Appeal from Jackson, Russell E. Noble, J.
Allen, P. J., and Bronson and R. M. Maher, JJ.
1. Judgment -- Summary Judgment -- Failure to State Claim -- Test -- Pleading -- Interrogatories -- Issues of Fact.
A party may move for summary judgment if the opposing party has failed to state a claim upon which relief can be granted, but such a motion is to be tested exclusively on the pleadings; interrogatories and depositions are only relevant if the motion for summary judgment alleges that there is no genuine issue of fact (GCR 1963, 117.2).
2. Judgment -- Summary Judgment -- Pleading -- Failure to State Claim -- Conclusions -- Meritorious Claim.
A trial court must accept as true all well-pleaded facts contained in the pleadings when examining whether the pleadings are sufficient to state a claim on which relief may be granted, and should also consider any Conclusions which can reasonably be drawn from the factual allegations; the court should not consider whether the plaintiff has asserted a meritorious claim, but should only consider whether a claim has been legally pled (GCR 1963, 117.2).
3. Evidence -- Admissions -- Judicial Admissions -- Trial -- Dispensing with Proof -- Particular Fact.
Only a statement made by a party or his attorney during the course of a trial can be considered a judicial admission, and it must be a distinct, formal, solemn admission which is made for the express purpose of dispensing with formal proof of that particular fact at trial.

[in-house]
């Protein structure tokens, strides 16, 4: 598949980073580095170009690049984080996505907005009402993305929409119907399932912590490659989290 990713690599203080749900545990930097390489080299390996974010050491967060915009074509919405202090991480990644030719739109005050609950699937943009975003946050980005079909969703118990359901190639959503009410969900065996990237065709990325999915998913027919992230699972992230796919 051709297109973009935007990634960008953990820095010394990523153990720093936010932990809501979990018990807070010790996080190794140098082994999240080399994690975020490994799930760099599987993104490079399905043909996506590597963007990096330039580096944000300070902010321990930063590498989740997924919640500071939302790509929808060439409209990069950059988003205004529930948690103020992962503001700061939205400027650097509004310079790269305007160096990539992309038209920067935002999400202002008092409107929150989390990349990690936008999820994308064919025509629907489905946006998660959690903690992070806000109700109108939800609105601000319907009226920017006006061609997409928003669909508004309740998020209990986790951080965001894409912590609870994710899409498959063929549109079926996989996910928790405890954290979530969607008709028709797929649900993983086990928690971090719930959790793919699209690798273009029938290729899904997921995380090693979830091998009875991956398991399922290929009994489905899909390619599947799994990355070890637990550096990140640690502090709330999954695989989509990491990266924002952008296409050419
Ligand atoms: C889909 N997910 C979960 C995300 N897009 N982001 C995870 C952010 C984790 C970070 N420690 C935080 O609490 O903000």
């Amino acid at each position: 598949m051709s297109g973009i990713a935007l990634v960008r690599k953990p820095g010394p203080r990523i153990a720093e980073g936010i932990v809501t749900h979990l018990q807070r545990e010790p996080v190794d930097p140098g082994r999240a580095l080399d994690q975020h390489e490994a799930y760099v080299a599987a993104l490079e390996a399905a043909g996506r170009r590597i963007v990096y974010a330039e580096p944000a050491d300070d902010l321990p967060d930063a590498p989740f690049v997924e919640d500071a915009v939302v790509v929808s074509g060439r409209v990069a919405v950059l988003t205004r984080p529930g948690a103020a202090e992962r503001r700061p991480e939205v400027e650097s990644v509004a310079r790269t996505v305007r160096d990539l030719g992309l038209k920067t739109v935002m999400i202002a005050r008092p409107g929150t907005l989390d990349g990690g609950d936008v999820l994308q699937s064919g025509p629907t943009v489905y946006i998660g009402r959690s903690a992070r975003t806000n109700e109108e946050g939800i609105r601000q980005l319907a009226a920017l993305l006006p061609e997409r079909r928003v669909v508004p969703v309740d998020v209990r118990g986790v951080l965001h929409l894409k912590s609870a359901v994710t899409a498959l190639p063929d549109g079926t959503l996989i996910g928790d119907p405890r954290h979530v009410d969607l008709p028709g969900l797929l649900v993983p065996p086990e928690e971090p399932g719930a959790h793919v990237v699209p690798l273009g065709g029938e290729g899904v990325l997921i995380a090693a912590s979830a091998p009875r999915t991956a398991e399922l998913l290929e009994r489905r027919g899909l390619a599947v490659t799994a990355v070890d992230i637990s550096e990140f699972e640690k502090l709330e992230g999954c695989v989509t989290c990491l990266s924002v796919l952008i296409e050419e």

4. Evidence -- Pleadings -- Other Actions -- Admissibility -- Estoppel -- Admissions by Attorney -- Points of Law.
Statements of fact made in pleadings in another action by a party in a present action are inconclusively admissible as evidence in the present action, but they cannot be used for the purpose of establishing the defense of estoppel; nor can admissions by an attorney as to a point of law be considered binding on a court or used to establish the defense of estoppel.
5. Pleading -- Motions -- Estoppel -- Previous Successful Assertions -- Mistake -- Legal Rights -- Different Theory.
A defendant corporation which successfully asserted in an equitable action for injunction that a contract between it and the plaintiff was valid and thereby was allowed to foreclose a mortgage will not later be heard to assert that the plaintiff may not enforce the contract because of the plaintiff's previous position that the contract was null and void; a party's mistake as to its legal right does not estop it from enforcing those rights under a different theory.
6. Corporations -- Unauthorized Foreign Corporations -- Bar from Suit -- Counterclaims -- Sanctions.
One who contracts with an unqualified foreign corporation may avail himself of the bar to suits by such a corporation and still bring a counterclaim or another action arising from the contract against the corporation; to hold otherwise would allow the ...